Opinion

What Congress didn’t say

Reconciliation is a parliamentary procedure established in 1974 as a means of creating federal policies that are related to meeting Congress’ fiscal objectives. The process limits debate to 20 hours and does not allow for bills to be blocked by filibuster. In other words, only a simple majority is needed to pass the bill.
Although the interpretation and usage of reconciliation has changed over the years, one thing has remained the same. The party out of power always opposes its use; the party in power always uses it.
Republicans made three arguments against the use of budget reconciliation for the health care legislation.
First, they claimed that budget reconciliation goes against the founders’ intent. Curiously, Republicans weren’t making that argument when they were in power. Sen. Judd Gregg (R-NH), who opposed its use to pass the Democrats’ health care bill, actually supported its use in 2005 to pass President Bush’s tax cuts.
In fact, Republicans have historically used reconciliation more than Democrats. Since its inception, budget reconciliation has been used 23 times. Republican presidents have signed 17 of these bills.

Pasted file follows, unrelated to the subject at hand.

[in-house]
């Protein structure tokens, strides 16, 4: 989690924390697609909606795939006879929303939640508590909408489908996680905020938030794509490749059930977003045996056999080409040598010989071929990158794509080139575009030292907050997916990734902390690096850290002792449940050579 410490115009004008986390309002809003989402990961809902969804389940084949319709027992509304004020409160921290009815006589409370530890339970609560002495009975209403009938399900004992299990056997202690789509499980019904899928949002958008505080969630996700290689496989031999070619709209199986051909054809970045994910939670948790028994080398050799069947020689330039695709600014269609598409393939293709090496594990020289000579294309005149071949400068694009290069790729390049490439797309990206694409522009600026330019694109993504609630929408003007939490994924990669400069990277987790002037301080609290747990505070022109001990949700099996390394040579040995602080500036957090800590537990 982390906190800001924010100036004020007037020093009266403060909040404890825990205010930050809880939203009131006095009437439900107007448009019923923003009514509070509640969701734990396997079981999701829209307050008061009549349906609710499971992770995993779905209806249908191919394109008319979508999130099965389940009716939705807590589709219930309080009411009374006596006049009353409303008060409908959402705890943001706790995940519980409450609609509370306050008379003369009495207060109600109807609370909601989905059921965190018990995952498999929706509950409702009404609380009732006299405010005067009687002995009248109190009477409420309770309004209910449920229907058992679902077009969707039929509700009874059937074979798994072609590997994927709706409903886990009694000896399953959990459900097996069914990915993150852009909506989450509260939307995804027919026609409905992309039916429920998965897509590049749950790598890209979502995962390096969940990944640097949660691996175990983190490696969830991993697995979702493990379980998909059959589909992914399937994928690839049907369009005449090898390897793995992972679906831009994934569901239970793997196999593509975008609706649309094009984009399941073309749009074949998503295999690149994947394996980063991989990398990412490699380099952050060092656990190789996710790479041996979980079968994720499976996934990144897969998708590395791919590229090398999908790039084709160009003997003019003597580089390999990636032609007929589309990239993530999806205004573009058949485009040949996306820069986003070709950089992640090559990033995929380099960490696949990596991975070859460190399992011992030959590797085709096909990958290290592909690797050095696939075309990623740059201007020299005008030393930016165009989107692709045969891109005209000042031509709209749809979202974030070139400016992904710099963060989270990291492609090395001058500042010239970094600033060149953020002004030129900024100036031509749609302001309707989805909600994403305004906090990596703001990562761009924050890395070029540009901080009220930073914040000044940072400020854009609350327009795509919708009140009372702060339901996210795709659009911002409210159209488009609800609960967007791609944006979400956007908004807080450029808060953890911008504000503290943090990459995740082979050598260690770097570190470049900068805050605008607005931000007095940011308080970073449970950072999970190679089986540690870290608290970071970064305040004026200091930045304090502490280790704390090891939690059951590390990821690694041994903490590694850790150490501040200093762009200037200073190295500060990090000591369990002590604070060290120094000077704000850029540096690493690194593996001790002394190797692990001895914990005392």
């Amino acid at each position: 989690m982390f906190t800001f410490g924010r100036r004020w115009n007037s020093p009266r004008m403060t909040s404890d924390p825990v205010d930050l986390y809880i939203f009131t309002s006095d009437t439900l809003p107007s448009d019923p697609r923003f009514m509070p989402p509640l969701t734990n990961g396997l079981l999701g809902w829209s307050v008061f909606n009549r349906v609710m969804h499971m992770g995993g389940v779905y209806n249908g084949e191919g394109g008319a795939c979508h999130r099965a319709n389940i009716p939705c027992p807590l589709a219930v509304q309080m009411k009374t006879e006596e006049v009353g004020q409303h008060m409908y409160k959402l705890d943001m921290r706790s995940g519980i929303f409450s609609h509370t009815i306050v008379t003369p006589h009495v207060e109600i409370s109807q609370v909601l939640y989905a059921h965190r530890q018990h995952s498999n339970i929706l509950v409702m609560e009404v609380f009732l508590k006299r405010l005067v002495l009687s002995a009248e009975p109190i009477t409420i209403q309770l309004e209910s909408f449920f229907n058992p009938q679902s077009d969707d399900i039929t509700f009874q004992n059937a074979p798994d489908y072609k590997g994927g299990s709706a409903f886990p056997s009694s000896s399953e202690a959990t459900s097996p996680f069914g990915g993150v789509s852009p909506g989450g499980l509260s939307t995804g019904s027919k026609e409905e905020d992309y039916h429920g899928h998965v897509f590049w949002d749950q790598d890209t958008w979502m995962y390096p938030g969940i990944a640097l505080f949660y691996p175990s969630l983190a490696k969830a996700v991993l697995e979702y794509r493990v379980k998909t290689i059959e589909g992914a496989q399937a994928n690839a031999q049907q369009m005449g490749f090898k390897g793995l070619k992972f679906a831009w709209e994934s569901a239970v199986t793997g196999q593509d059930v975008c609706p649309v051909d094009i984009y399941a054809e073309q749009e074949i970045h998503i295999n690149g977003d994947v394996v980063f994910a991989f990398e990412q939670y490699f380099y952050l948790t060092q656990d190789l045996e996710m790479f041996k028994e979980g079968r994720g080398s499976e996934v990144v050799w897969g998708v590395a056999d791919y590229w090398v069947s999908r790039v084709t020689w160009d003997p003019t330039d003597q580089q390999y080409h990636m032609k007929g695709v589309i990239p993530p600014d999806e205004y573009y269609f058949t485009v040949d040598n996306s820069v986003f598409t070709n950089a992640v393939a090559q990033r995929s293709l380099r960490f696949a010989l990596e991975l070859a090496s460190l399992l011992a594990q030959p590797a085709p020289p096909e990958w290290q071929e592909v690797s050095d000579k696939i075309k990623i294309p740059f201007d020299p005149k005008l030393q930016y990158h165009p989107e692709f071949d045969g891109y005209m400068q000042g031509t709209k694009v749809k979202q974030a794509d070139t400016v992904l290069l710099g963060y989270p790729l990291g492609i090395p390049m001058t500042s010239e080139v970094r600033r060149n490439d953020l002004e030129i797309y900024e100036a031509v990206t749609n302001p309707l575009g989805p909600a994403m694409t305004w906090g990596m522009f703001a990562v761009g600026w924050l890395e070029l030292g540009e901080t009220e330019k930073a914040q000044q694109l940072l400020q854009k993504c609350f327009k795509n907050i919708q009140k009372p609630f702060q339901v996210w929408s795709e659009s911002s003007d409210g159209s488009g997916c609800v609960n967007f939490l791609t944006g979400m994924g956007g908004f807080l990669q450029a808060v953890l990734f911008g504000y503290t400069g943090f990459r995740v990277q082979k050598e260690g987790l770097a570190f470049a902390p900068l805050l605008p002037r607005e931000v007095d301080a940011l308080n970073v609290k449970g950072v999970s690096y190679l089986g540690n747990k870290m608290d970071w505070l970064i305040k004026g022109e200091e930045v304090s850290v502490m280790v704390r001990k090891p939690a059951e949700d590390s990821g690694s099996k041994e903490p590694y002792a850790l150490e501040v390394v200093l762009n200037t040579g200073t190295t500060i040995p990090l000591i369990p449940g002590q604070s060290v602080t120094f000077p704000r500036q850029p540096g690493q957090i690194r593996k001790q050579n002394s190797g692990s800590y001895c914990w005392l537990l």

Second, Republicans argued that reconciliation should be used solely for budgetary purposes and not health care reform. Once again, they seem to be suffering from selective memory. In 1986, President Reagan signed the Consolidated Omnibus Budget Reconciliation Act of 1986 into law. The bill, which was supported by Republicans, contained health care provisions.
Finally, Republicans contend that reconciliation should not be used to pass a bill that raises deficits like the Democrats’ health care reform bill. Unfortunately, this argument is not only hypocritical, but also incredibly misleading.
According to the non-partisan Congressional Budget Office, the Democrat’s health care reform bill will actually decrease the deficit by $132 billion over the first decade and $1 trillion or more over the next. Republicans actually used reconciliation to pass Bush’s tax cuts, which the Congressional Budget Office estimates increased budget deficits by $60 billion in 2003 and by $340 billion in 2008.

Thomas Prieto is a senior majoring in political science. He may be contacted at tprieto@themiamihurricane.com.

March 24, 2010

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Thomas Prieto

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